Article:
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Coca tea, also called mate de coca, is an herbal tea (infusion) made using the (typically raw) leaves of the coca plant, which is native to South America. It is made either by submerging the coca leaf or dipping a tea bag in hot water. The tea is most commonly consumed in the Andes mountain range, particularly Argentina, Bolivia, Colombia and Peru. It is greenish yellow in color and has a mild bitter flavor similar to green tea with a more organic sweetness.
Though also known as mate, mate de coca has very little in common with the yerba mate drink in Uruguay and Argentina.
The leaves of the coca plant contain alkaloids which--when extracted chemically--are the source for cocaine base. However, the amount of coca alkaloid in the raw leaves is small. A cup of coca tea prepared from one gram of coca leaves (the typical contents of a tea bag) contains approximately 4.2 mg of organic coca alkaloid. (In comparison, a line of cocaine contains between 20 and 30 milligrams.) Owing to the presence of these alkaloids, coca tea is a mild stimulant; its consumption may be compared to consumption of coffee or tea. The coca alkaloid content of coca tea is such that the consumption of one cup of coca tea can cause a positive result on a drug test for cocaine, however.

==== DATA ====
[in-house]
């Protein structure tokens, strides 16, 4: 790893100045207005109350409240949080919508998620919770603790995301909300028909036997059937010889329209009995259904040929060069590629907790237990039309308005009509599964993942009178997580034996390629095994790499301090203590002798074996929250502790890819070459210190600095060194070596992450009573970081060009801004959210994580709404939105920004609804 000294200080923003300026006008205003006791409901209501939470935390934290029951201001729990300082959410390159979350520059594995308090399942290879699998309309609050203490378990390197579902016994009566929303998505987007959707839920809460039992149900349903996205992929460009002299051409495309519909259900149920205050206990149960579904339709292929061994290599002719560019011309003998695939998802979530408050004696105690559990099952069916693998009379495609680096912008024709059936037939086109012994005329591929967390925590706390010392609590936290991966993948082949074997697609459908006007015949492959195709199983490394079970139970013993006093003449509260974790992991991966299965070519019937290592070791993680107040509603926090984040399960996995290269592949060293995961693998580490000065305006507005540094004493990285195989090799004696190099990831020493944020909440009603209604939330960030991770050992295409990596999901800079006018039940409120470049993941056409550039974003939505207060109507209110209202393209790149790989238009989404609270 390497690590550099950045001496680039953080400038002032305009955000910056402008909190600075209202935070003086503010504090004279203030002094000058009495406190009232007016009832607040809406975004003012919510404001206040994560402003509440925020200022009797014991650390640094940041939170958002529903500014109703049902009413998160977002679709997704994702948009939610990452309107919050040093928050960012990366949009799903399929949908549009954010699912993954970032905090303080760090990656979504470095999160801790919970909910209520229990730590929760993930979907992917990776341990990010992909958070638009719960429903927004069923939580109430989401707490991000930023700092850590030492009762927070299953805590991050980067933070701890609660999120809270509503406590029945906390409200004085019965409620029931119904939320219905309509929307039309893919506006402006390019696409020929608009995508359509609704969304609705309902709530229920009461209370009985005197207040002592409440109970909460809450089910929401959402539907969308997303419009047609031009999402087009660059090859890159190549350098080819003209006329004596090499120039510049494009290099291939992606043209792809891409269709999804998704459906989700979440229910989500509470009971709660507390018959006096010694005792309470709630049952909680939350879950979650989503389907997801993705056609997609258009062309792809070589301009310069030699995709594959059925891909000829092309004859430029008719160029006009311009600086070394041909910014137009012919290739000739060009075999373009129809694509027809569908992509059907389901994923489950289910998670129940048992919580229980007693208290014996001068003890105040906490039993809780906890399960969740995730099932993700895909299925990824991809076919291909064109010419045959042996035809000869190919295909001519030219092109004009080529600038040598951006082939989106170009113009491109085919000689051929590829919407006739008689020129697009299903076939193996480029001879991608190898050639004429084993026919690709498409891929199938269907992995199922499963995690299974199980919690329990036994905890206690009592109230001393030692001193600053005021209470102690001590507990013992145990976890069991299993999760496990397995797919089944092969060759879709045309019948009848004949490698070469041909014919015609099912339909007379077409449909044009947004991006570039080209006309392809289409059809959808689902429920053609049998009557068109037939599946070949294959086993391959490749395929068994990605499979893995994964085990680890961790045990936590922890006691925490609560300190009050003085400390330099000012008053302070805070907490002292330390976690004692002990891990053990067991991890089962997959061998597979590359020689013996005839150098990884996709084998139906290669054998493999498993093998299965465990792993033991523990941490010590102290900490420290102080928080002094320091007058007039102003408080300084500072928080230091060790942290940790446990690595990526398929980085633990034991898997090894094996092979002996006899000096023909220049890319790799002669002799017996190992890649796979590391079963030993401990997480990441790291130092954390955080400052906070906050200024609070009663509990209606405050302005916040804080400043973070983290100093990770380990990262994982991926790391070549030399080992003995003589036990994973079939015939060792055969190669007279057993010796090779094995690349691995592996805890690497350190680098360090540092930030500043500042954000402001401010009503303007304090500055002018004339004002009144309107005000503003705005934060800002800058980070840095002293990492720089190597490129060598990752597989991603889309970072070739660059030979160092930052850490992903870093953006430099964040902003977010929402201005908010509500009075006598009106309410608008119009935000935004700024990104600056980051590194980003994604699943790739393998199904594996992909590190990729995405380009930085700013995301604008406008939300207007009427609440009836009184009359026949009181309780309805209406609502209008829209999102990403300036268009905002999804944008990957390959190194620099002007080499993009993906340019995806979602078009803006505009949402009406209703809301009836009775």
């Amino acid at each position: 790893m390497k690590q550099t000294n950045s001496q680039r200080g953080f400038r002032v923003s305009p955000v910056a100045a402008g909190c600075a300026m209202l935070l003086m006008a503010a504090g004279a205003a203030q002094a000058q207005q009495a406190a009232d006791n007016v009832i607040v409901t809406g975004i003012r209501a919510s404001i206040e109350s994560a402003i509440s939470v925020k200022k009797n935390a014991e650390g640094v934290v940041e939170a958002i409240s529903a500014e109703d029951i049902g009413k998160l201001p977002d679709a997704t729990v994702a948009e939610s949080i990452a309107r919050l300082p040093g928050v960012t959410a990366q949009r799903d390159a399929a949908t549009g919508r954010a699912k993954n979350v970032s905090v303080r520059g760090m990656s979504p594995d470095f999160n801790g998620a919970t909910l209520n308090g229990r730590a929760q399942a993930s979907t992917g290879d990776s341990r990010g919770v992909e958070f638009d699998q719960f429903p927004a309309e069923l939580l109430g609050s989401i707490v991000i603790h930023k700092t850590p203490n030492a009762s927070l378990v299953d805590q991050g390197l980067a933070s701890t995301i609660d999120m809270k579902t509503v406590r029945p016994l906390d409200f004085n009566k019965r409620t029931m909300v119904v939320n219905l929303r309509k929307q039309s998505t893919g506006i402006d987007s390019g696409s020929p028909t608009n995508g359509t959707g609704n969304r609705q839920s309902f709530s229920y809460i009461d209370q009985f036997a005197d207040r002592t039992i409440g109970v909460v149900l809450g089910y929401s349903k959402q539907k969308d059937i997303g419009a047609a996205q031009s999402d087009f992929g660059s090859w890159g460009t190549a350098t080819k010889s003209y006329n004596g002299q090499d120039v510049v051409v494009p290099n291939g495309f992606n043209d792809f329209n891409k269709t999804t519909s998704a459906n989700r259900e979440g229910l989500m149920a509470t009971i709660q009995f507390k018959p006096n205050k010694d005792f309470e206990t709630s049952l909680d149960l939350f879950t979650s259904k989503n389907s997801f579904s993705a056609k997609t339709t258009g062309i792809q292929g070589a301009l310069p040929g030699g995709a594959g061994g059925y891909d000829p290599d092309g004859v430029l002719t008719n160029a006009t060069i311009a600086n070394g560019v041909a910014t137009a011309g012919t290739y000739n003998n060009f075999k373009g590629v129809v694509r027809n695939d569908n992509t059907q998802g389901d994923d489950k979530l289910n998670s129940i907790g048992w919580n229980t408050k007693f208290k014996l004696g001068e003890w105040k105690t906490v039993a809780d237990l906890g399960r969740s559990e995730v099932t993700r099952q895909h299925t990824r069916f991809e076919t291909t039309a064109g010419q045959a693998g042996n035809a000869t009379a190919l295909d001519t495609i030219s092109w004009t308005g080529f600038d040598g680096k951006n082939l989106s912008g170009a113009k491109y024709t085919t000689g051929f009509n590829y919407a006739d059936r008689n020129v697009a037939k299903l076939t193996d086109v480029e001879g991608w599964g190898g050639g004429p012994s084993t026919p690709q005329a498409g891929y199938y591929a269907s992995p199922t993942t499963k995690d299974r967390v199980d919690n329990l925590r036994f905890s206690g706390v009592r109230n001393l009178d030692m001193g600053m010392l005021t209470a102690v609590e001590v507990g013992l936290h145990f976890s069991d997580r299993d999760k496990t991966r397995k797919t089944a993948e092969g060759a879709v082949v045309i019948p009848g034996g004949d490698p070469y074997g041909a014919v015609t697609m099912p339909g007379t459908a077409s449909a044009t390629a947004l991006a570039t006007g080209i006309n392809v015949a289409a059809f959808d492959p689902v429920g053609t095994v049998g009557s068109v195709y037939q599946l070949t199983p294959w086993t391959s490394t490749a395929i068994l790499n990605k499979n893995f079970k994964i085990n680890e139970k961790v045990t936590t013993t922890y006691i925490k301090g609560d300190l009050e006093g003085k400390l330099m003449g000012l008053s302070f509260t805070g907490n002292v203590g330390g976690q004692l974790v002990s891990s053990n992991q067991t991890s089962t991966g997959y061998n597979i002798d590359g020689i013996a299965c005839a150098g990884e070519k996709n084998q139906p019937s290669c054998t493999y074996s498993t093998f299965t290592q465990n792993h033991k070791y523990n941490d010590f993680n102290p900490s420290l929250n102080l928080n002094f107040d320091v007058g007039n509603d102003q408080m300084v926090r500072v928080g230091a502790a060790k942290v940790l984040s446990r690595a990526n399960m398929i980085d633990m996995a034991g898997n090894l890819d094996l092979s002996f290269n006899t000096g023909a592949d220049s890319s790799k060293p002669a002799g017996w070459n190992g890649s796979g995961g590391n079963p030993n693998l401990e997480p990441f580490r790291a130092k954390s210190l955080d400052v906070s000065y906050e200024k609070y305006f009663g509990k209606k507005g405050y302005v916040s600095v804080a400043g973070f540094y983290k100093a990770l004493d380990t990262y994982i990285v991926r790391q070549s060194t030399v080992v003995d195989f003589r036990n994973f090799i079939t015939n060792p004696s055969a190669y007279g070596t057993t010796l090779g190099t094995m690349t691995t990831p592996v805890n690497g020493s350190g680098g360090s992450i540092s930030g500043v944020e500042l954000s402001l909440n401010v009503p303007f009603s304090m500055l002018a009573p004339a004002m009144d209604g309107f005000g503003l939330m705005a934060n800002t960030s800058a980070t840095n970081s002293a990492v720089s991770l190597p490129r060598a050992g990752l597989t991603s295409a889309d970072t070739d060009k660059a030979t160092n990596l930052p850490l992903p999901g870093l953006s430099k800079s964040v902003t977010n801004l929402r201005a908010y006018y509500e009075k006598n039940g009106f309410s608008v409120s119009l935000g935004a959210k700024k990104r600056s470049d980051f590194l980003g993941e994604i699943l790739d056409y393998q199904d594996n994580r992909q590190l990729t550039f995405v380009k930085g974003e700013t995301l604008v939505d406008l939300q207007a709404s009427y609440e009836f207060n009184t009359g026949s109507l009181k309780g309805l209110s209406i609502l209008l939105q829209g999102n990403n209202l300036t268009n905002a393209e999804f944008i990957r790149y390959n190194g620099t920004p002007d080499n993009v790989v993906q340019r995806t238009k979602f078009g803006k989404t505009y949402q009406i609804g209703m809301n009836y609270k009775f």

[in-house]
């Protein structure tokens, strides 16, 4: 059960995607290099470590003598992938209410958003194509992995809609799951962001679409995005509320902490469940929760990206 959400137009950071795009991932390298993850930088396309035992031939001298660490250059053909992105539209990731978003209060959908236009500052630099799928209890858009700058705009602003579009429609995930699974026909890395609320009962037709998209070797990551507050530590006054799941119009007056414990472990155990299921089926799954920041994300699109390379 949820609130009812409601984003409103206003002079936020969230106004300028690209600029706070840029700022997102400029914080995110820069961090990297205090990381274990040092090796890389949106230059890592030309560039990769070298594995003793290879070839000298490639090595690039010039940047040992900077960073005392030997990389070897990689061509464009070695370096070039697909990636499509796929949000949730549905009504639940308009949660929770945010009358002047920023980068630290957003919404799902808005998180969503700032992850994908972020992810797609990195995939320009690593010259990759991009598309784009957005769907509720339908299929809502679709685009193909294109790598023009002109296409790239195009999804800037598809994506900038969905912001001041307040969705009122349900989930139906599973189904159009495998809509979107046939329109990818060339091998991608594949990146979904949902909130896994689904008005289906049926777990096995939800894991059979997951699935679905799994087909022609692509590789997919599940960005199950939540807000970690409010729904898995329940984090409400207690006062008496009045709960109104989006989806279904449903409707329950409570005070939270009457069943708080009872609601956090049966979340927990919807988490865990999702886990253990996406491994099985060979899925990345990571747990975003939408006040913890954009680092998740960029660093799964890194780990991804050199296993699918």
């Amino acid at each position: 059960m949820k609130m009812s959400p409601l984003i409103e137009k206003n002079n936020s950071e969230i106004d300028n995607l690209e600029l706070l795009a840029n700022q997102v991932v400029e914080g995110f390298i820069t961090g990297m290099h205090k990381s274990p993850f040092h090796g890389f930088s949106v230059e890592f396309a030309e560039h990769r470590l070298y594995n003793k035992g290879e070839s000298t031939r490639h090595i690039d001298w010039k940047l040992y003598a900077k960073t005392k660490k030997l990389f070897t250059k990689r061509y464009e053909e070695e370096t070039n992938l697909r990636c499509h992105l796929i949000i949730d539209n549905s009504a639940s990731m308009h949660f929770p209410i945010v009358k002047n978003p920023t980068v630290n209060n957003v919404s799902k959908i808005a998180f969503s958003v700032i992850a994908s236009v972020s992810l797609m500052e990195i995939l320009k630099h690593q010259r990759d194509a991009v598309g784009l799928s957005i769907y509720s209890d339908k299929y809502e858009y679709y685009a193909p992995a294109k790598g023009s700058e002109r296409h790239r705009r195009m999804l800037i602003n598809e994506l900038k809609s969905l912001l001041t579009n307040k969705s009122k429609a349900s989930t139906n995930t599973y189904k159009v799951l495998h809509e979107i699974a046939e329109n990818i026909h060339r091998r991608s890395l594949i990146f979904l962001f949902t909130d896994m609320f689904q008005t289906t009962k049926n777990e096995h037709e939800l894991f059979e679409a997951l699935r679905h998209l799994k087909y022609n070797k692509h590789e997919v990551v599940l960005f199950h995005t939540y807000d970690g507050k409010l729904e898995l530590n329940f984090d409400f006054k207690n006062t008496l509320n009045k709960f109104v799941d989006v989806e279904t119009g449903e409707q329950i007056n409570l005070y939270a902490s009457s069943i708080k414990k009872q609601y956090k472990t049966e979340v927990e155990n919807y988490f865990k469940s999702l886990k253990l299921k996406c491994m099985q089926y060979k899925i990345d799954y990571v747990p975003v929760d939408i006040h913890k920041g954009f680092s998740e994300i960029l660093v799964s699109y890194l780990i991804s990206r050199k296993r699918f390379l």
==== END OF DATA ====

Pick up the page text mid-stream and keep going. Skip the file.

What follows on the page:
Similar to decaffeination in coffee, coca tea can be decocainized. Just like decaffeinated coffee does retain a minute quantity of caffeine, decocainized coca tea will still contain a minute quantity of organic coca alkaloids.
Coca tea is legal in Colombia, Peru, Bolivia, Argentina, Ecuador and Chile. However, its use is being discouraged in part by the Single Convention on Narcotic Drugs. Coca tea is illegal in the United States unless it is decocainized.
Coca tea has been used to wean cocaine addicts off the drug.
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